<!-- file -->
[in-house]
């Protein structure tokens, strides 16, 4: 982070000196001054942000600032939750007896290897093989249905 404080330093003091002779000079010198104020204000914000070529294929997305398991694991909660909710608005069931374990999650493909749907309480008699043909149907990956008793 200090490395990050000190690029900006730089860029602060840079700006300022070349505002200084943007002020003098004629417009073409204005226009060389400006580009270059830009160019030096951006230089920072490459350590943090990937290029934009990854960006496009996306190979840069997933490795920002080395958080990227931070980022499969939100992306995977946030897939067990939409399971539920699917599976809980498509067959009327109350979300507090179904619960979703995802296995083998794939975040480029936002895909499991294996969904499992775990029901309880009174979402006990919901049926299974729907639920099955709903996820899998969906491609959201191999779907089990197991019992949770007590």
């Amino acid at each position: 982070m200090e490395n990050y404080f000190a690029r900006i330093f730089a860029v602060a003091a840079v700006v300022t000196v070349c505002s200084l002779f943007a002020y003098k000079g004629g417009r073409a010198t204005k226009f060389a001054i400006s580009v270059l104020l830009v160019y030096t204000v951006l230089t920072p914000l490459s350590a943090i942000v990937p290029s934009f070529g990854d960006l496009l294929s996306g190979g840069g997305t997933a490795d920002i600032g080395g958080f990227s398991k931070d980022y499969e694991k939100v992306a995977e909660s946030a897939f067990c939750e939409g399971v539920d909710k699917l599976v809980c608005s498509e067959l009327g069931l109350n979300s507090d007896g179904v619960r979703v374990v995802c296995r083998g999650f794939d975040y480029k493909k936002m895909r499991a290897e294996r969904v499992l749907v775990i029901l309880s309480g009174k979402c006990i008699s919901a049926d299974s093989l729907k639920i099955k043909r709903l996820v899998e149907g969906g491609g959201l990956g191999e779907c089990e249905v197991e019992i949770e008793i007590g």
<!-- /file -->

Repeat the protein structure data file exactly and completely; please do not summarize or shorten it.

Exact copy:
[in-house]
């Protein structure tokens, strides 16, 4: 982070000196001054942000600032939750007896290897093989249905 404080330093003091002779000079010198104020204000914000070529294929997305398991694991909660909710608005069931374990999650493909749907309480008699043909149907990956008793 200090490395990050000190690029900006730089860029602060840079700006300022070349505002200084943007002020003098004629417009073409204005226009060389400006580009270059830009160019030096951006230089920072490459350590943090990937290029934009990854960006496009996306190979840069997933490795920002080395958080990227931070980022499969939100992306995977946030897939067990939409399971539920699917599976809980498509067959009327109350979300507090179904619960979703995802296995083998794939975040480029936002895909499991294996969904499992775990029901309880009174979402006990919901049926299974729907639920099955709903996820899998969906491609959201191999779907089990197991019992949770007590």
């Amino acid at each position: 982070m200090e490395n990050y404080f000190a690029r900006i330093f730089a860029v602060a003091a840079v700006v300022t000196v070349c505002s200084l002779f943007a002020y003098k000079g004629g417009r073409a010198t204005k226009f060389a001054i400006s580009v270059l104020l830009v160019y030096t204000v951006l230089t920072p914000l490459s350590a943090i942000v990937p290029s934009f070529g990854d960006l496009l294929s996306g190979g840069g997305t997933a490795d920002i600032g080395g958080f990227s398991k931070d980022y499969e694991k939100v992306a995977e909660s946030a897939f067990c939750e939409g399971v539920d909710k699917l599976v809980c608005s498509e067959l009327g069931l109350n979300s507090d007896g179904v619960r979703v374990v995802c296995r083998g999650f794939d975040y480029k493909k936002m895909r499991a290897e294996r969904v499992l749907v775990i029901l309880s309480g009174k979402c006990i008699s919901a049926d299974s093989l729907k639920i099955k043909r709903l996820v899998e149907g969906g491609g959201l990956g191999e779907c089990e249905v197991e019992i949770e008793i007590g």